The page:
The 2013 Government Shutdown: Services and Facilities for People with Disabilities

Oct 13, 2013
Tagged with: The 2013 Government Shutdown: Services and Facilities for People with Disabilities

As of October 1st, the government shutdown of 2013 has put a temporary freeze on a range of Federally funded services and facilities pertaining to people with disabilities. Historically, shutdowns of the United States government have lasted anywhere from a day to several weeks. With non-essential services on pause until a solution is reached, here’s what individuals with disabilities can expect from government services in the interim:

WEBSITES

https://www.disability.gov/

Status: Down. A brief message on the site notes, “Please note that inquiries sent to disability@dol.gov will not be answered during this period.”

http://www.ssa.gov/

Status: Running normally. The official website of the Social Security Administration (SSA).

http://www.ssa.gov/shutdown/

A branch off the official website of the SSA, the page offers information specific to the shutdown and its effect on the SSA. It notes that certain SSA services are temporarily unavailable: “We cannot provide the following services: 1. Issue new or replacement Social Security cards; 2. Replace your Medicare card; 3. Issue a proof of income letter.”

http://www.socialsecurity.gov/onlineservices/

A branch off the official website of the SSA, the page offers links to virtual services remaining open during the shutdown.

http://www.va.gov/    

Status: Running normally. The official website of the U.S. Department of Veterans Affairs (VA).

http://www.va.gov/opa/appropriations_lapse_plan.asp

A branch off the official website of the VA, the page offers information specific to the shutdown and its effect on the VA. It offers information pertaining to a lapse plan and summary of available/unavailable VA services.

PHYSICAL FACILITIES

Social Security field offices

Status: Open, but with limited services. SS field offices are open to provide limited services, such as assistance in applying for benefits, assistance in requesting appeals, and issuing critical payments. For a complete list of facility functions, refer to http://www.socialsecurity.gov/shutdown/.

SSA hearing offices

Status: Open, but with limited services. SS hearing offices are open to provide hearings before Administrative Law Judges (ALJs). Non-critical civil litigation, including enforcement of disability rights, will be curtailed.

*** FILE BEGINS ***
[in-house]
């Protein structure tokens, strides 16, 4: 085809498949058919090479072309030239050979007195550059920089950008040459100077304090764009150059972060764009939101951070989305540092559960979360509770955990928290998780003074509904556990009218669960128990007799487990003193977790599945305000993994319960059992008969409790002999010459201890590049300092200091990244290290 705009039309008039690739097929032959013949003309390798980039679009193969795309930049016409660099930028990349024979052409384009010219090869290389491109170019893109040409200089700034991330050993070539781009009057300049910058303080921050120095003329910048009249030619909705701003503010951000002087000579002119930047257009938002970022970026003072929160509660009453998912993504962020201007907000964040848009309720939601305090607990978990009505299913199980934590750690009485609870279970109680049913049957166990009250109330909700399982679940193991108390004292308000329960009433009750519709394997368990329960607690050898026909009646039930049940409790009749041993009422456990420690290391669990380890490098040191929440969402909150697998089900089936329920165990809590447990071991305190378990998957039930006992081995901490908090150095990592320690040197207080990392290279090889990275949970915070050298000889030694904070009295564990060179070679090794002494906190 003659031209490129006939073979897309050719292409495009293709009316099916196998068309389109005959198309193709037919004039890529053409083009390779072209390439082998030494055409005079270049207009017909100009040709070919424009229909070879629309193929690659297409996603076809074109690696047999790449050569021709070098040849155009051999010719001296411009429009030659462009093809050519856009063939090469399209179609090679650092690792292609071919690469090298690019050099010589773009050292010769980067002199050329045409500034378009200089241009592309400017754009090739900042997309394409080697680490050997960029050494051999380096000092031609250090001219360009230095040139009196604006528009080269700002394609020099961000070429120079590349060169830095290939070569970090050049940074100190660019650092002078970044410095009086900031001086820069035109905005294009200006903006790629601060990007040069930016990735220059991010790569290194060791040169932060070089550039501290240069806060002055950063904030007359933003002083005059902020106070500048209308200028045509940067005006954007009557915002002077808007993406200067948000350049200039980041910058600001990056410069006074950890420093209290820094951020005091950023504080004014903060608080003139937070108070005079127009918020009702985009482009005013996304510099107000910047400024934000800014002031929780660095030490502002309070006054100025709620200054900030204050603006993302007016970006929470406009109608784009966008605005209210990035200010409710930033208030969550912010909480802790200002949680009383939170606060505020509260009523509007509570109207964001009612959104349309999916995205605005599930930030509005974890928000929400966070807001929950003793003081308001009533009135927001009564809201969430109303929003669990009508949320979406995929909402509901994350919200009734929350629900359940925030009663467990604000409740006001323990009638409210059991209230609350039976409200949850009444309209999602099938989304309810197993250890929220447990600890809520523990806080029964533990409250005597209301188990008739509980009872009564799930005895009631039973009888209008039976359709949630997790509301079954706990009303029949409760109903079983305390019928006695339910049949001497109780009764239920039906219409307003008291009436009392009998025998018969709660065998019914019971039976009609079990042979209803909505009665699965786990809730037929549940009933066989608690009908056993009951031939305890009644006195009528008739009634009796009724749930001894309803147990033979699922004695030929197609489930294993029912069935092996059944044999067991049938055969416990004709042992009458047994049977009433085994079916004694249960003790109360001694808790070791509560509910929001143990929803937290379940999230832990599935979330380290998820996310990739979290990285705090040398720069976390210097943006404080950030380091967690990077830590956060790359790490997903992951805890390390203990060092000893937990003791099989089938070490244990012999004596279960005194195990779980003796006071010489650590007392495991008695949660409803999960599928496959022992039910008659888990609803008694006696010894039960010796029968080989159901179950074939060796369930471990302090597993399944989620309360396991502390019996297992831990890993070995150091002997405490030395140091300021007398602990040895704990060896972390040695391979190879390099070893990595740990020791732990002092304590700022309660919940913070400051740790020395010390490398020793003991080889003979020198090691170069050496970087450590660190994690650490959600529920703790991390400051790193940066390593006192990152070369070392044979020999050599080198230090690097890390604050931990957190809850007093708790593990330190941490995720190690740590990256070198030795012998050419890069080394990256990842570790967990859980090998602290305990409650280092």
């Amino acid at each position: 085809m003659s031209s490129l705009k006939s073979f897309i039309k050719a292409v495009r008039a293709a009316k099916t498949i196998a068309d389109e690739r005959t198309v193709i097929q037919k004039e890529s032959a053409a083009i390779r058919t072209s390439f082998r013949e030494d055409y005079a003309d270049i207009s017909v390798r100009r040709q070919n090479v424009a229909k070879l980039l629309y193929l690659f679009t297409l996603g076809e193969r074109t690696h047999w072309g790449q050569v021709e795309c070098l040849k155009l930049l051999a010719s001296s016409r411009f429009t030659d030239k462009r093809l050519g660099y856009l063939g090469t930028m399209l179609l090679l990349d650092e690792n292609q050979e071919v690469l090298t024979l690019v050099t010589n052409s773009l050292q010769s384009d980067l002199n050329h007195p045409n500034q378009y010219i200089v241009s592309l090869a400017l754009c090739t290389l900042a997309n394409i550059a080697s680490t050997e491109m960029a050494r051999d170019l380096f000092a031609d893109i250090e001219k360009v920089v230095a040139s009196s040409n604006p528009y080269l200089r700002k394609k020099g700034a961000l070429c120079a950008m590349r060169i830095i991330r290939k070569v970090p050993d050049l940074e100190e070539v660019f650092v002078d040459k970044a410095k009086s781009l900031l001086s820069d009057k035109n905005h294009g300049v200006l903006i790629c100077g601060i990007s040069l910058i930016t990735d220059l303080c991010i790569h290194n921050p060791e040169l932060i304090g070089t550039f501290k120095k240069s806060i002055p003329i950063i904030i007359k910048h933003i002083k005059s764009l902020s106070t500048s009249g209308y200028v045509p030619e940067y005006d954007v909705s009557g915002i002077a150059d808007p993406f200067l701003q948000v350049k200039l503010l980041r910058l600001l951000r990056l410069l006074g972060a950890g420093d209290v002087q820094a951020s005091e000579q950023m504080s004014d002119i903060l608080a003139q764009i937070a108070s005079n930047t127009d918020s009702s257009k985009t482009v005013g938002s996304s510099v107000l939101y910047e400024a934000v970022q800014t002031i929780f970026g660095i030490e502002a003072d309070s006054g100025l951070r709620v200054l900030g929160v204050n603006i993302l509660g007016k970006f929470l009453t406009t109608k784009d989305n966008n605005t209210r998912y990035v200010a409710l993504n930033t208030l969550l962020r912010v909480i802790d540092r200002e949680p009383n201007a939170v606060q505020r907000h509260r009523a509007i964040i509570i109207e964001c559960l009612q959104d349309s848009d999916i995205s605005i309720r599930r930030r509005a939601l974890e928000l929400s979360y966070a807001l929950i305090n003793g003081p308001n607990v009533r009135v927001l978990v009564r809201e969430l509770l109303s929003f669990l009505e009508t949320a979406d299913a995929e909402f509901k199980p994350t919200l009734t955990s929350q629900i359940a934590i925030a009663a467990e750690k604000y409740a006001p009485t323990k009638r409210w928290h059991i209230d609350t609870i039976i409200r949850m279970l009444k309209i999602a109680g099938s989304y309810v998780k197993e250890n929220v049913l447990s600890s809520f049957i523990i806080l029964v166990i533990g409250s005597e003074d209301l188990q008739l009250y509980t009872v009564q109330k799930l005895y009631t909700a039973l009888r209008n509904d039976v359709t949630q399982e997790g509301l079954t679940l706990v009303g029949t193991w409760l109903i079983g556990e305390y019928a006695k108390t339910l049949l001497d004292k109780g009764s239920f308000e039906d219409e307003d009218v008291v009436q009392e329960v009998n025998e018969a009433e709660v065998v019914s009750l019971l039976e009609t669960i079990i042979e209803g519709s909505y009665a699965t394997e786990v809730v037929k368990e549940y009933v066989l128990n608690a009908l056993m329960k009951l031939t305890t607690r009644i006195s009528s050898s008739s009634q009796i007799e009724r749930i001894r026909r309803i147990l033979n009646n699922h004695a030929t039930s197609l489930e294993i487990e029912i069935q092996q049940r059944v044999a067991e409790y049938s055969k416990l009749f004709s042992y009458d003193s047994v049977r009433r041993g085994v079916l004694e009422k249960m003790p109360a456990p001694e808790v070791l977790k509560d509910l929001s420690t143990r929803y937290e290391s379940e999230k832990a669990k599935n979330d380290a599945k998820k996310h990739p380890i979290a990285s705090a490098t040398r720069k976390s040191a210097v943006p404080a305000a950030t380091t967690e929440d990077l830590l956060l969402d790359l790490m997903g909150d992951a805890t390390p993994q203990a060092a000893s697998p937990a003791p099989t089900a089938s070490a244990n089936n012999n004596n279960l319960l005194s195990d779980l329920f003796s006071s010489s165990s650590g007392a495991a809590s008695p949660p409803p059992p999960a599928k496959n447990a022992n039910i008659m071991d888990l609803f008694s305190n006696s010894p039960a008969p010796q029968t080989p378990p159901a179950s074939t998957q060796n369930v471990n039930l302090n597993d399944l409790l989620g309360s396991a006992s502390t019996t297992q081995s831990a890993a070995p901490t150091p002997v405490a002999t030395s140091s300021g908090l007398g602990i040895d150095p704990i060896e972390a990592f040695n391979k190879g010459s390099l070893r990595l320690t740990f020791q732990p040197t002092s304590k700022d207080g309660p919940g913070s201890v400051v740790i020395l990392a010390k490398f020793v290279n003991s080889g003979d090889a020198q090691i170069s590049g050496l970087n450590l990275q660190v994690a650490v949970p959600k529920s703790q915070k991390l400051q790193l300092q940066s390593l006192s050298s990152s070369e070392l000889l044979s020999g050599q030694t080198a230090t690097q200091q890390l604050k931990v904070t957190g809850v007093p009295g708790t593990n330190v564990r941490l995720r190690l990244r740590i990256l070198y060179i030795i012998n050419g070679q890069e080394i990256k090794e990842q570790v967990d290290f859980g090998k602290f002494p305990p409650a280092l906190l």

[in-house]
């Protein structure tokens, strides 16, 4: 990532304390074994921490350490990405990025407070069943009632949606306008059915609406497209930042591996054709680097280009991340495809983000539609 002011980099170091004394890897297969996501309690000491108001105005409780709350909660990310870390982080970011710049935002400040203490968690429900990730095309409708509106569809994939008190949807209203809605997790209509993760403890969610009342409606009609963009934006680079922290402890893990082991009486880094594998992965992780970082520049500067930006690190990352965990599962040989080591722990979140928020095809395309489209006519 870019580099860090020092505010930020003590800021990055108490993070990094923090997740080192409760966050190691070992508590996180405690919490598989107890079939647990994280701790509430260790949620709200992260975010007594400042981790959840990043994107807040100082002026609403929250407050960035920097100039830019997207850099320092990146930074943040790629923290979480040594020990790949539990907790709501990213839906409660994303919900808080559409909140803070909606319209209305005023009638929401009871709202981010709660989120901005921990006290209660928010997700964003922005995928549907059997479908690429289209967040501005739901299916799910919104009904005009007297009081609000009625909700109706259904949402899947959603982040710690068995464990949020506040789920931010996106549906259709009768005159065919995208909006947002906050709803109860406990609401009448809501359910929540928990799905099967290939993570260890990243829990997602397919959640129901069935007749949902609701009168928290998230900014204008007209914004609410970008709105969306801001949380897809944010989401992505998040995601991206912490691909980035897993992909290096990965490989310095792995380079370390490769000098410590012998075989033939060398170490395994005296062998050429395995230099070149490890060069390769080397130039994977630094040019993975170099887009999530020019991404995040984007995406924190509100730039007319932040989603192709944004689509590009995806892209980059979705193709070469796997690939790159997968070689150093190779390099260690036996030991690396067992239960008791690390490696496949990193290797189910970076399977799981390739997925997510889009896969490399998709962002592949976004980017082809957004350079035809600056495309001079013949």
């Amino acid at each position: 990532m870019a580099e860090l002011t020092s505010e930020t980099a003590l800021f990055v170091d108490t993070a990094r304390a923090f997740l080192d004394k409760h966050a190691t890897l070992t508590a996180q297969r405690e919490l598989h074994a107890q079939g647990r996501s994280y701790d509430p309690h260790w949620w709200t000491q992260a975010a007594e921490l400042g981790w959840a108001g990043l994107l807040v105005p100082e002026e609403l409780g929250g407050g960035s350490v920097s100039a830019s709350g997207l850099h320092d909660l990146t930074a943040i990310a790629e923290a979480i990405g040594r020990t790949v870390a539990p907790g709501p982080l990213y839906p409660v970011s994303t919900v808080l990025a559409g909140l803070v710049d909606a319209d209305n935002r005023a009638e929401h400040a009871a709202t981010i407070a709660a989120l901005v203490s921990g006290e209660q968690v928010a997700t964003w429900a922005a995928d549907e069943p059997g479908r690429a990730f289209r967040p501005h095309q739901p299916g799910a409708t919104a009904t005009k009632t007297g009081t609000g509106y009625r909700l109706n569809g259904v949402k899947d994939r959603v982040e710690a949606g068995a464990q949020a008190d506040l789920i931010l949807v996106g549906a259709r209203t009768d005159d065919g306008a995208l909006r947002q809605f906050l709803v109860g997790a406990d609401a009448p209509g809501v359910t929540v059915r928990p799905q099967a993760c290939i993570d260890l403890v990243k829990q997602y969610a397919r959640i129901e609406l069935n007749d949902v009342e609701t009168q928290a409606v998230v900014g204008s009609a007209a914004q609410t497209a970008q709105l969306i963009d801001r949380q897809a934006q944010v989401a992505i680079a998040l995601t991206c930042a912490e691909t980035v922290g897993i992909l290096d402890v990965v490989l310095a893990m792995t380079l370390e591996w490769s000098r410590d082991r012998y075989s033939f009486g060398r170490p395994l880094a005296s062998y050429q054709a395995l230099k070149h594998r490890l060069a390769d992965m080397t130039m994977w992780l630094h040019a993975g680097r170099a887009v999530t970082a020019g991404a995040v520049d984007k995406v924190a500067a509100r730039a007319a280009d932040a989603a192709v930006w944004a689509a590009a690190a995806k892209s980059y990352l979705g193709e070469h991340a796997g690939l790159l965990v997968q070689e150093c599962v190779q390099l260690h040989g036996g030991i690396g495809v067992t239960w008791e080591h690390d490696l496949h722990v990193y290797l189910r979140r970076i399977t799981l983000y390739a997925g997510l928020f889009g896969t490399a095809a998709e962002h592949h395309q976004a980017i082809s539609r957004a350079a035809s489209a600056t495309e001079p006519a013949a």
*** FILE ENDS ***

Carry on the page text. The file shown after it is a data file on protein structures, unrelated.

Veterans Benefits Administration (VBA) field offices

Status: Closed. While physical facilities are temporarily closed, veterans can refer to http://benefits.va.gov/benefits/ for information.

What Can be Done in the Meantime?

Despite the closures of certain websites and facilities in the wake of the 2013 shutdown, there are alternatives available for people with disabilities.

http://www.ada.gov/ is the official website of the Americans with Disabilities Act. It is fully functional during the shutdown, and provides a toll-free helpline number at (800) 514 – 0301. Its Project Civic Access page, found at http://www.ada.gov/civicac.htm, offers an interactive map as part of an ongoing effort to ensure compliance of local businesses and establishments with physical requirements for people with disabilities.

http://maketheconnection.net/events/injury is another excellent web resource for people with disabilities, with a focus on veterans. Of particular use is their Resources page, found at http://maketheconnection.net/resources, which provides users with a platform to locate and research medical centers, outpatient clinics, and other services by zip code, state, or keyword, no matter where you’re based in the U.S.

Additionally, at https://www.nrd.gov/health/rehabilitation/physical_therapy, the official site of the National Resource Directory, individuals with disabilities can browse virtual and physical resources for physical therapy, rehabilitation centers, and health-care providers.

What Can We Expect for the Future?

VA medical facilities are expected to remain open and funded through 2014. However, other services for veterans with disabilities have been effected by the shutdown. VA Secretary Eric Shinseki has stated that, at least through late October, processing of disability claims, disability payments, and education and rehabilitation programs for people with disabilities are expected to continue functioning.

However, the future is uncertain. Shutdowns have never lasted much longer than three weeks, which offers a tenuous hope for veterans with disabilities relying on government programs and services. But if this shutdown outlasts its seventeen brief predecessors, payments as well as claims processing would be put on hold once funding exhausts itself.

About the Author:

Paul Young is a Pennsylvania disability attorney who has been representing clients in social security and disability matters for over 25 years.

Author: Gerald Berkowitz